In a workshop once, Marie Howe suggested: write a poem from the point of view of someone who throws trash out the car window. Nobody could. But here Frank Bidart manages a harder task–write a poem in the voice of a pedophile.

Herbert White

“When I hit her on the head, it was good,

and then I did it to her a couple of times,—
but it was funny,—afterwards,
it was as if somebody else did it…

Everything flat, without sharpness, richness or line.

Still, I liked to drive past the woods where she lay,
tell the old lady and the kids I had to take a piss,
hop out and do it to her…

The whole buggy of them waiting for me
made me feel good;
but still, just like I knew all along,
she didn’t move.

When the body got too discomposed,
I’d just jack off, letting it fall on her…

—It sounds crazy, but I tell you
sometimes it was beautiful—; I don’t know how
to say it, but for a minute, everything was possible—;
and then,
then,—
well, like I said, she didn’t move: and I saw,
under me, a little girl was just lying there in the mud:

and I knew I couldn’t have done that,—
somebody else had to have done that,—
standing above her there,
in those ordinary, shitty leaves…

—One time, I went to see Dad in a motel where he was
staying with a woman; but she was gone;
you could smell the wine in the air; and he started,
real embarrassing, to cry…
He was still a little drunk,
and he asked me to forgive him for
all he hadn’t done—; but, What the shit?
Who would have wanted to stay with Mom? with bastards
not even his own kids?

I got in the truck, and started to drive,
and saw a little girl—
who I picked up, hit on the head, and
screwed, and screwed, and screwed, and screwed, then

buried,
in the garden of the motel…

—You see, ever since I was a kid I wanted
to feel things make sense: I remember

looking out the window of my room back home,—
and being almost suffocated by the asphalt;
and grass; and trees; and glass;
just there, just there, doing nothing!
not saying anything! filling me up—
but also being a wall; dead, and stopping me;
—how I wanted to see beneath it, cut

beneath it, and make it
somehow, come alive…

The salt of the earth;
Mom once said, ‘Man’s spunk is the salt of the earth…’
—That night, at that Twenty-nine Palms Motel
I had passed a million times on the road, everything

fit together; was alright;
it seemed like
everything had to be there, like I had spent years
trying, and at last finally finished drawing this
huge circle…

—But then, suddenly I knew
somebody else did it, some bastard
had hurt a little girl—; the motel
I could see again, it had been

itself all the time, a lousy
pile of bricks, plaster, that didn’t seem to
have to be there,—but was, just by chance…

—Once, on the farm, when I was a kid,
I was screwing a goat; and the rope around his neck
when he tried to get away
pulled tight;—and just when I came,
he died
I came back the next day; jacked off over his body;
but it didn’t do any good…

Mom once said:
‘Man’s spunk is the salt of the earth, and grows kids.’

I tried so hard to come; more pain than anything else;
but didn’t do any good…

—About six months ago, I heard Dad remarried,
so I drove over to Connecticut to see him and see
if he was happy.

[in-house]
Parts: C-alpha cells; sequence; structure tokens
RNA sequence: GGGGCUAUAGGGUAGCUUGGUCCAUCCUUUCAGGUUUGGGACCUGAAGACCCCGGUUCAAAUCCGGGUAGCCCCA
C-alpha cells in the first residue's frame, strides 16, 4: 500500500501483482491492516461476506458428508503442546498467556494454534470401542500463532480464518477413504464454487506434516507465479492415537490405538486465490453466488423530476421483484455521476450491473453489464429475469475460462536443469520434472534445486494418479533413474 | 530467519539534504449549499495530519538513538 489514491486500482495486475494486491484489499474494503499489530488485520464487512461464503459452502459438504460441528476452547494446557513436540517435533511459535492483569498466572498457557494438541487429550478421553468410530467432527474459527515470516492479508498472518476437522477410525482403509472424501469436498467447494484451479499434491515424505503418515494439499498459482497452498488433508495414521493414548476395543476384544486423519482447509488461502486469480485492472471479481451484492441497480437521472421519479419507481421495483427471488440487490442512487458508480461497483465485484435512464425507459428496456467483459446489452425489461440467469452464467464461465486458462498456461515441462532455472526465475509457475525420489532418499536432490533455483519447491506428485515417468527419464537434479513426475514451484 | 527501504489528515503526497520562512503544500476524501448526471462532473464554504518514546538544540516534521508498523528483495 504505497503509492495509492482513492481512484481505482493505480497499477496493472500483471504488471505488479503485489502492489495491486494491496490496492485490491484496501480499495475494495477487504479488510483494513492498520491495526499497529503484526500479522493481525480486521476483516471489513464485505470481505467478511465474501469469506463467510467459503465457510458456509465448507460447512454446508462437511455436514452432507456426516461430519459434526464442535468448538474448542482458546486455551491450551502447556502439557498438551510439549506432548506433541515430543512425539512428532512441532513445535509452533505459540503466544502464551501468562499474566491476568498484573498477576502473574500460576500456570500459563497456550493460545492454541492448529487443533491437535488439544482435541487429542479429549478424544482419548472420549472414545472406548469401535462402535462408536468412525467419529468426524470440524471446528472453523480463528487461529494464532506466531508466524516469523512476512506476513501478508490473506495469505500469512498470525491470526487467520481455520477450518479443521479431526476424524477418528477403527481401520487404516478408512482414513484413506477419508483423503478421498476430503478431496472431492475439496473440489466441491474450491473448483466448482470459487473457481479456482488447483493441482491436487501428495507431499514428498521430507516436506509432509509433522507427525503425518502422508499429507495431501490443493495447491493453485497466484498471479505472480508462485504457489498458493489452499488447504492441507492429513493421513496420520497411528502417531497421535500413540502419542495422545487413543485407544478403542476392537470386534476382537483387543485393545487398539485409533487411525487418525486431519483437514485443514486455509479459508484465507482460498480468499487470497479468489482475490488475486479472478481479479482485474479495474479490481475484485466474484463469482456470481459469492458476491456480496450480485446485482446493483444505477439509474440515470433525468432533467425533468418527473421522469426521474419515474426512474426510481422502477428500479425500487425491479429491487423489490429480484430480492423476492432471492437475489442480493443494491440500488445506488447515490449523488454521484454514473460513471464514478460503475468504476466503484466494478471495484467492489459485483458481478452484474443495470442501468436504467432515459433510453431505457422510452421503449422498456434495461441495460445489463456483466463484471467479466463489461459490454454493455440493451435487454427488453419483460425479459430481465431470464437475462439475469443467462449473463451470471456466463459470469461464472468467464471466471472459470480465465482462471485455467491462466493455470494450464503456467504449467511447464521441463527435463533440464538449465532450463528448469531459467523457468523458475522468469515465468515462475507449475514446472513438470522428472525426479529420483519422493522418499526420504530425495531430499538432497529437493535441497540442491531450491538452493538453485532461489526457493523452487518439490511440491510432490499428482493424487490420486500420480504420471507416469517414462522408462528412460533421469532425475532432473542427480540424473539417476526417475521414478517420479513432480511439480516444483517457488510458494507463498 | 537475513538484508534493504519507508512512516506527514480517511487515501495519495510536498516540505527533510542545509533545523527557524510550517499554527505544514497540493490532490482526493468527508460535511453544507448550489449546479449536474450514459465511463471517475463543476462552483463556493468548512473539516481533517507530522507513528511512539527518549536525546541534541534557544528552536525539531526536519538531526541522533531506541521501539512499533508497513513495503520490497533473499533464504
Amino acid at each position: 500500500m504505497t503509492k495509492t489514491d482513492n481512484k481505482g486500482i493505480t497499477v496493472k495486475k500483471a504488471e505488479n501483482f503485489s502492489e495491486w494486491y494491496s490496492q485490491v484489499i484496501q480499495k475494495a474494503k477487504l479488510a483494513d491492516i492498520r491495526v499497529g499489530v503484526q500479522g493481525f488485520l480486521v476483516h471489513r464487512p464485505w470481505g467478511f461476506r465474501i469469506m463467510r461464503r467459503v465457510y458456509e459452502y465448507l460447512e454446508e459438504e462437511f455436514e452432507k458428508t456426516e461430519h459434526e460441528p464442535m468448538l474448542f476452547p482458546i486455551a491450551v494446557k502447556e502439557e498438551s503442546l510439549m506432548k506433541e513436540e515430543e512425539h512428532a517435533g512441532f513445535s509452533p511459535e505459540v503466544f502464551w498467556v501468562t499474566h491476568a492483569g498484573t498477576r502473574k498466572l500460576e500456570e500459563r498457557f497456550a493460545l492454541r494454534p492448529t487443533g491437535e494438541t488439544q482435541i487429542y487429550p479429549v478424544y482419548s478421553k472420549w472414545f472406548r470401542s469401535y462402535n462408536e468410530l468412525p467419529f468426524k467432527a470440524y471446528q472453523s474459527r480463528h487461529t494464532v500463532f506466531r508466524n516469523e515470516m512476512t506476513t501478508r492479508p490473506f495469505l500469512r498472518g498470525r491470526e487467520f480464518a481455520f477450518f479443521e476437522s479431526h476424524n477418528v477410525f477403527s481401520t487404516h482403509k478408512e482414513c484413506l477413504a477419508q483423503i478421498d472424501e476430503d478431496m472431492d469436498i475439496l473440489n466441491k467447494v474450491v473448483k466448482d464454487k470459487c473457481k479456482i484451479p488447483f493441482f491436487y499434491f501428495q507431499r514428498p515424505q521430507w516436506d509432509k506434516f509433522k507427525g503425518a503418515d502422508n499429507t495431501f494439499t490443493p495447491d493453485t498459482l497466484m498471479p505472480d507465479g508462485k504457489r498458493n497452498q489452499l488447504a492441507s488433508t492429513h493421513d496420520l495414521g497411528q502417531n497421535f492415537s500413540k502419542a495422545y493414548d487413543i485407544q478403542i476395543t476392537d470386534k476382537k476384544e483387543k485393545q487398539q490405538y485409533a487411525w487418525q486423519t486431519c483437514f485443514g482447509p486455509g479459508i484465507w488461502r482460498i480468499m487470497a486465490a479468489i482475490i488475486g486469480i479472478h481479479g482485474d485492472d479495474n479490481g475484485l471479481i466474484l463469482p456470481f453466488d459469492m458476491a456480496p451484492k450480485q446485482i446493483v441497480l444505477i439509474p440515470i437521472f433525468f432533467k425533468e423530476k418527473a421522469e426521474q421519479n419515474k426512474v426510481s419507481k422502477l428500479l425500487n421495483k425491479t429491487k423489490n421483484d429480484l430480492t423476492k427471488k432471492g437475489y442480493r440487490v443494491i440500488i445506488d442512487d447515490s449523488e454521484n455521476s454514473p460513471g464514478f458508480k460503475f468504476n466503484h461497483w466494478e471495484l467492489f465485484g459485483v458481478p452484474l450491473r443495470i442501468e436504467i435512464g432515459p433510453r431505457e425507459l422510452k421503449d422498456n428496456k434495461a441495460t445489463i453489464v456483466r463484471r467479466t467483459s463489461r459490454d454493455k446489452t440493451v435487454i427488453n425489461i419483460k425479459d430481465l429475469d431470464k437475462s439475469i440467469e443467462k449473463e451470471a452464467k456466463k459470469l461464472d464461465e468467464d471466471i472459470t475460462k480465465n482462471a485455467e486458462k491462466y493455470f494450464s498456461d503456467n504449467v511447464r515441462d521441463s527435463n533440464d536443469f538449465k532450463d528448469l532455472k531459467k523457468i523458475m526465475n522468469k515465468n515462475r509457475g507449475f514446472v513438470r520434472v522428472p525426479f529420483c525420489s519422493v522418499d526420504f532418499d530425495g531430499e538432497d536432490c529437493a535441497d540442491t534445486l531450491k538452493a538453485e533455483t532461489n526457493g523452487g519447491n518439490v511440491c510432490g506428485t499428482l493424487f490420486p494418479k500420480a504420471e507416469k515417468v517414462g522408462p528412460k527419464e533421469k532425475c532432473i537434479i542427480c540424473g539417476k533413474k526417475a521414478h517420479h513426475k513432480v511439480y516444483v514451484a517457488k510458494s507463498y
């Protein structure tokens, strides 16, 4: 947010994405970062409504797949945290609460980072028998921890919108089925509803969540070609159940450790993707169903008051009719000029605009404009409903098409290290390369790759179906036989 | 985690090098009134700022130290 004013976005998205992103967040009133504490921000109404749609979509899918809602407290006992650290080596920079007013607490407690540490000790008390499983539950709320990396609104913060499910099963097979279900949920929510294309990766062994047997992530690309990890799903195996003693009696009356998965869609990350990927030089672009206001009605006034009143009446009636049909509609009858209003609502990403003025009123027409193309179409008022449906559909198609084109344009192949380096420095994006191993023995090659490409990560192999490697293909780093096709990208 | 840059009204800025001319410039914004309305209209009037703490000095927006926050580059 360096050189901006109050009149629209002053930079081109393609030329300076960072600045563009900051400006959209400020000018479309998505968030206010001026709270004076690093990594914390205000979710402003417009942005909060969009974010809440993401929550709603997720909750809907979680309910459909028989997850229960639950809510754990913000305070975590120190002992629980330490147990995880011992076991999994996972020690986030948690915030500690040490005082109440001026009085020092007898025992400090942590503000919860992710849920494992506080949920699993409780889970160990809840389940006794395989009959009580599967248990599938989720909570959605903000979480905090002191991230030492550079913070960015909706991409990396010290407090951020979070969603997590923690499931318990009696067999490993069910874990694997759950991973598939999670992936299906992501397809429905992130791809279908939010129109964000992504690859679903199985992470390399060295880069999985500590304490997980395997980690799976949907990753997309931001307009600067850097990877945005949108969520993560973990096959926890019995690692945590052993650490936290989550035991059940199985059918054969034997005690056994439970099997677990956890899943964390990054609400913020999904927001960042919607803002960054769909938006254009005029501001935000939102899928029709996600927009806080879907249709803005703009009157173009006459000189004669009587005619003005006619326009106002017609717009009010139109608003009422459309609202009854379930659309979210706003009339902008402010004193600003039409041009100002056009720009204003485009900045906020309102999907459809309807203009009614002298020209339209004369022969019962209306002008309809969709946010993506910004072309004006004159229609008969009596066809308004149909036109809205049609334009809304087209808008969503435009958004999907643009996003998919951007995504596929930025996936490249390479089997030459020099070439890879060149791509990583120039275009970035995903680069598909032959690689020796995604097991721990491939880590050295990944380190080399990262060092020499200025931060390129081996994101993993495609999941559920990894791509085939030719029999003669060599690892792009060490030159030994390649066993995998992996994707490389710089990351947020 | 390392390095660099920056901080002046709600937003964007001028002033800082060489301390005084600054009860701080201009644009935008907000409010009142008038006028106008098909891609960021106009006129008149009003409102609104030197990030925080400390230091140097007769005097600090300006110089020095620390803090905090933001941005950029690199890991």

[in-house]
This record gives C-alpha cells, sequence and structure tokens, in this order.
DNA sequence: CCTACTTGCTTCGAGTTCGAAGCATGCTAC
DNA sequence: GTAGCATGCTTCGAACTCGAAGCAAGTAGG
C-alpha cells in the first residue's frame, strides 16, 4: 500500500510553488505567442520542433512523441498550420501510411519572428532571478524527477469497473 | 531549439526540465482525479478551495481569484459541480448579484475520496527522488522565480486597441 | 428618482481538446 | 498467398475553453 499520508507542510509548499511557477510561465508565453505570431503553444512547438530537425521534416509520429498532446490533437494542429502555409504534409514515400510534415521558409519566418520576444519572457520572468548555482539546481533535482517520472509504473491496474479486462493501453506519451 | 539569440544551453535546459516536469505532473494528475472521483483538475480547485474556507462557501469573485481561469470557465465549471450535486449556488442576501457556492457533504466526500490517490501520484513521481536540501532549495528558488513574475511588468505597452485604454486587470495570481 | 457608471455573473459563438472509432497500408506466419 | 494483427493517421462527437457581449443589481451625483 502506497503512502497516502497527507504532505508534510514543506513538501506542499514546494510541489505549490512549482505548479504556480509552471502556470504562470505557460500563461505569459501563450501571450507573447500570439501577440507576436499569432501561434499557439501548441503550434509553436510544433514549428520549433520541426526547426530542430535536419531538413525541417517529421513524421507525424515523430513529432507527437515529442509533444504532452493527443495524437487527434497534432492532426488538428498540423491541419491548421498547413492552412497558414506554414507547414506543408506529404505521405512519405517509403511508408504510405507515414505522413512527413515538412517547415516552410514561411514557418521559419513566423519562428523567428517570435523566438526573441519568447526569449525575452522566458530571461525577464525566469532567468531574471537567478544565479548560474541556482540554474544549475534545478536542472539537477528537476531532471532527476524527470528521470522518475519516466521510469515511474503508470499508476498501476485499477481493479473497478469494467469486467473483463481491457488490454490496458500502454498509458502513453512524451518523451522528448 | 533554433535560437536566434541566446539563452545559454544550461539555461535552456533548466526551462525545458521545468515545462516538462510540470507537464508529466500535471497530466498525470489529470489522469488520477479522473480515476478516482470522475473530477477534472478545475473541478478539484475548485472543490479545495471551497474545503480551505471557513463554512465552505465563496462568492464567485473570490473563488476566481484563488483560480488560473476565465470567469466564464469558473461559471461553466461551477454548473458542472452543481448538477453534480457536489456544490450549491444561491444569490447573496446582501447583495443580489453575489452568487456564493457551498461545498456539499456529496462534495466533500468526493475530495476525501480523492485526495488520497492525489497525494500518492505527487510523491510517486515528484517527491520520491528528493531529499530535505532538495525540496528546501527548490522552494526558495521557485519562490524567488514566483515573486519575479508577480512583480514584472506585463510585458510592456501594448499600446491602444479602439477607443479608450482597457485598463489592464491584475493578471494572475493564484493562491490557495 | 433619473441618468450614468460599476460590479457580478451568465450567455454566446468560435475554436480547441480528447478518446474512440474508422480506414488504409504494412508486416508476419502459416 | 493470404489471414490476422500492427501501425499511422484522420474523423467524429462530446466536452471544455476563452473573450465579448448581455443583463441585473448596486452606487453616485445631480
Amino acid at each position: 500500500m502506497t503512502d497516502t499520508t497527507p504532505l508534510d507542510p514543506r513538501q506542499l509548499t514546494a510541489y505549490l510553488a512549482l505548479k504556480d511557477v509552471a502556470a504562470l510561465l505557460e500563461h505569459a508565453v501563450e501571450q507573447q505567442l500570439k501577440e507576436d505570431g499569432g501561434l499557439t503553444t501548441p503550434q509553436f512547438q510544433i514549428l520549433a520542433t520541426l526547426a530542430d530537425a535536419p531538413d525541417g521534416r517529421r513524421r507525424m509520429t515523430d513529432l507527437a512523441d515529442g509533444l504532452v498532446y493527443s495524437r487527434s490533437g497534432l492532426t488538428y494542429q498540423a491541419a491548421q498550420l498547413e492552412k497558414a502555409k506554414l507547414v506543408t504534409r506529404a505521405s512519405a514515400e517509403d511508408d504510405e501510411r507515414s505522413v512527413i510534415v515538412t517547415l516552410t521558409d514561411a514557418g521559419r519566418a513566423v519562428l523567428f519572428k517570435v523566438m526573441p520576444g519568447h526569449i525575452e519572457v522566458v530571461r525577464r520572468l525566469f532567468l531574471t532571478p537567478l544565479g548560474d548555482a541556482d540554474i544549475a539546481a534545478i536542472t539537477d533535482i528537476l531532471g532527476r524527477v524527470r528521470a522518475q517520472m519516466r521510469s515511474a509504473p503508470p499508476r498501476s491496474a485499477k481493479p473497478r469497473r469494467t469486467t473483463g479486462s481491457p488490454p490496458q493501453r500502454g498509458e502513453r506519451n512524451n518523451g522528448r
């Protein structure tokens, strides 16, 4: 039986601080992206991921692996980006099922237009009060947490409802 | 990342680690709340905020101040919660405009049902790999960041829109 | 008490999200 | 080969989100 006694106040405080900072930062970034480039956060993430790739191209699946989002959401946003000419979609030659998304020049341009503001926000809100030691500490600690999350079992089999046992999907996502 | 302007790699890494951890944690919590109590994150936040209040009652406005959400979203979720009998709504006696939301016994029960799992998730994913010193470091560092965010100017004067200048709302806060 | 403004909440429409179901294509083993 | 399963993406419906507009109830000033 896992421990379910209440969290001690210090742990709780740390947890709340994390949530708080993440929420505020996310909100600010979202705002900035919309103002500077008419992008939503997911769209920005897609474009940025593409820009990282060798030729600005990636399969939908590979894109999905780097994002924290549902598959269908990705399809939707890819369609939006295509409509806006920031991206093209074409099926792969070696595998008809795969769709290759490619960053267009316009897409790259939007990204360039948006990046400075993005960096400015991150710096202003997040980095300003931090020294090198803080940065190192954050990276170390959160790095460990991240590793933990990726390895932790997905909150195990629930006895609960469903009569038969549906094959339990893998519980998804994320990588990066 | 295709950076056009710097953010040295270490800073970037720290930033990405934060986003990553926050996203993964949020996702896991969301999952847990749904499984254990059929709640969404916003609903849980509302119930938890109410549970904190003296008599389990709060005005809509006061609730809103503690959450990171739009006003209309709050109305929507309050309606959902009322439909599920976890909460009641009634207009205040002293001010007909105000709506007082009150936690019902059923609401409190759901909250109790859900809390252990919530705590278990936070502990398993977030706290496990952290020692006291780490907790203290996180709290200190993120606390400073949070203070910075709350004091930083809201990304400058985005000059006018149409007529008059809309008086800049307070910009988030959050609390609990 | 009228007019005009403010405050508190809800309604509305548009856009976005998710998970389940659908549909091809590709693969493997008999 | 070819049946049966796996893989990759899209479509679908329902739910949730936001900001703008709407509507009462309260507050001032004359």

She was twenty-five years younger than him:
she had lots of little kids, and I don’t know why,
I felt shaky…
I stopped in front of the address; and
snuck up to the window to look in…
—There he was, a kid
six months old on his lap, laughing
and bouncing the kid, happy in his old age
to play the papa after years of sleeping around,—
it twisted me up…
To think that what he wouldn’t give me,
he wanted to give them…

I could have killed the bastard…

—Naturally, I just got right back in the car,
and believe me, was determined, determined,
to head straight for home…

but the more I drove,
I kept thinking about getting a girl,
and the more I thought I shouldn’t do it,
the more I had to—

I saw her coming out of the movies,
saw she was alone, and
kept circling the blocks as she walked along them,
saying, ‘You’re going to leave her alone.’
‘You’re going to leave her alone.’

—The woods were scary!
As the seasons changed, and you saw more and more
of the skull show through, the nights became clearer,
and the buds,—erect, like nipples…

—But then, one night,
nothing worked
Nothing in the sky
would blur like I wanted it to;
and I couldn’t, couldn’t,
get it to seem to me
that somebody else did it…

I tried, and tried, but there was just me there,
and her, and the sharp trees
saying, ‘That’s you standing there.
You’re…
just you.’

I hope I fry.

—Hell came when I saw
MYSELF…
and couldn’t stand
what I see…”

Frank Bidart

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Hats

We made it over to the exhibit of impressionist paintings of all thing millinery today. It was billed as an exhibit of Degas’ paintings about that include hats, but had many impressionists and also glass cases with sample hats from the late 1800’s and early 1900’s. You can read about it and see paintings here.  It was great fun, and I was tempted by a hat at the museum store:

But it was $200.  Instead, I kept wearing my blue hat that I bought at a thrift shop this week for $2.

Then I took a couple of pictures of others with good hats:

 

 

 

 

Continue reading

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A poem not just for tax season

Lat time I was at Squaw Valley Community of Writers I discovered that there was another poet not just from my very small town, but who lives on my short block, seven or eight houses down from me. How lucky!

Here is one of her poems:

Discussing Useful Life at the Tax Depreciation Seminar
While Remembering a Line by David Baker

The depreciable life of a parking garage is fifteen, unless its roof

is the floor of the building above it, in which case it’s thirty-nine.

Office furniture is seven, the stove five and the fax machine five.

But if a machine has its wires embedded in the wall behind it,

so they ease through the wall like veins, it can make that wall part

of the machine, thus five, as if there’s a contagion there, a life-changing Continue reading

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On the wall this month

We are rich in broadsides, those page-size, elegant, usually letterpress versions of a single poem designed to be framed on the wall. We keep one up in the guest bathroom and change it out regularly. This one by Charles Simic, so simple, is unusual in that it is a copy of a hand-written poem. I think that this adds to  its power: